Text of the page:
Brussels Pouts

American lawyers and lobbyists have been salivating over the tempting new opportunities for influence-mongering in Europe, particularly in Brussels, where the European Community's governing bodies do most of their business. According to a searing report in this week's Legal Times (Dec. 3), however, the ways of K Street and Capitol Hill are winning United States law, lobbying and PR firms few friends and little influence in polite society across the Atlantic.

"We don't like to be pressured," said Bruno Julien, spokesman for the European Commission, "Americans pressure people, and it's counterproductive. Americans are too direct and too brash."

Among the lessons of the last several years, as the U.S. legal and lobbying presence in Brussels has mushroomed, is that European parliamentarians and bureaucrats would rather deal with fellow Europeans, despite the centuries-old and persistent animosities that divide the continent. This supposed preference tends to be articulated by Europeans who happen to be offering those very services, but there's more to it than that.

Sheila Kaplan of Legal Times recounts several episodes of "excess and strategic miscalculation" that typify the European revolt against practices that are commonplace over here.

In one case, IBM helpfully provided a member of the European parliament with a draft of a bill as the corporation preferred the legislation written, Kaplan reports. "The member, unused to such largess, handed it around without checking the draft and was practically hooted out of the room when his colleagues saw that the draft was on IBM stationery." In another case, Monsanto flew a key parliamentarian on a tour of its U.S. facilities to favorably dispose him toward its interests; when news of the boondoggle got around, the parliamentarian turned against his corporate wooer.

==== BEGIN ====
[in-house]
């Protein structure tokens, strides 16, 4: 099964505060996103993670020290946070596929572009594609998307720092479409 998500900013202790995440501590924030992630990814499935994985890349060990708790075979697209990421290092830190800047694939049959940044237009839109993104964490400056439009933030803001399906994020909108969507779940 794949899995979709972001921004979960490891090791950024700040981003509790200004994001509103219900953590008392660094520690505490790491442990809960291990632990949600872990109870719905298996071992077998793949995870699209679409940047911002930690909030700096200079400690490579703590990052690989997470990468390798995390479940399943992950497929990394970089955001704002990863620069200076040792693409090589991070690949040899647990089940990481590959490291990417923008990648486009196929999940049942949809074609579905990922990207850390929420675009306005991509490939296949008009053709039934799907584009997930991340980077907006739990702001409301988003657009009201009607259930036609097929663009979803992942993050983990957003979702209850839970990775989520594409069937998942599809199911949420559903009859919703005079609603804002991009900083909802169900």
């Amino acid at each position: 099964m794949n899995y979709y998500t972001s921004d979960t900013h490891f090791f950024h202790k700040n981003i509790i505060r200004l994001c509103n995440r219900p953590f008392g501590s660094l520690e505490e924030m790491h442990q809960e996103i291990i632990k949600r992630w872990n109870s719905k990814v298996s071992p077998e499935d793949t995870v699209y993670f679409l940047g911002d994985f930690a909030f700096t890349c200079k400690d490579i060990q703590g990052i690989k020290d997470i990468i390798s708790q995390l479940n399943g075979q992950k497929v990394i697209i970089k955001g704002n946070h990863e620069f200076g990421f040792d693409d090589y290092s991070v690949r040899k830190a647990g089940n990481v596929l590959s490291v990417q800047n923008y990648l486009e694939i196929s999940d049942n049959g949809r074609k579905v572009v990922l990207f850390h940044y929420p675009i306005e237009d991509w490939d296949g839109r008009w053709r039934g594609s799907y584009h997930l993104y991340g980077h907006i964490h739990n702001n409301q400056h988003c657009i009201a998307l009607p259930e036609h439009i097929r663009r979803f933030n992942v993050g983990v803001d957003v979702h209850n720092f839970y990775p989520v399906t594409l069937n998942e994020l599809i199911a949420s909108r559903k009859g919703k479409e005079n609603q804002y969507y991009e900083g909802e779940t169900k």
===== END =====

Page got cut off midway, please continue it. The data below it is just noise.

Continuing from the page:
Some Eurocrats, Kaplan says, have put out the word that "they are going to be too busy for lunch, dinner, or cafe' and croissant with any American lobbyist until sometime after 1992."


Charles de Gaulle is getting centennial treatment in France this year, and thus in France as well. The French government's lively English-language magazine offers an American correspondent's memoir of covering the hero of modern France (by Ronald Koven, formerly of The Washington Post) and a scholar's reflections on de Gaulle as historic figure (by Nicholas Wahl, of New York University). For a free subscription to France, write La Maison Francaise, 4101 Reservoir Rd. NW, Washington, D.C. 20007 ... Ten years ago this week Maura Clarke, Dorothy Kazel, Ita Ford and Jean Donovan were murdered on a roadside in El Salvador. The December Sojourners remembers the martyred Maryknoll sisters and lay worker, former U.S. ambassador Robert White's recollections of the tragedy, and the Ford family's continuing vigil for justice, even as the El Salvador struggle continues. (One year, $27: Sojourners, Box 29272, Washington, D.C. 20017.)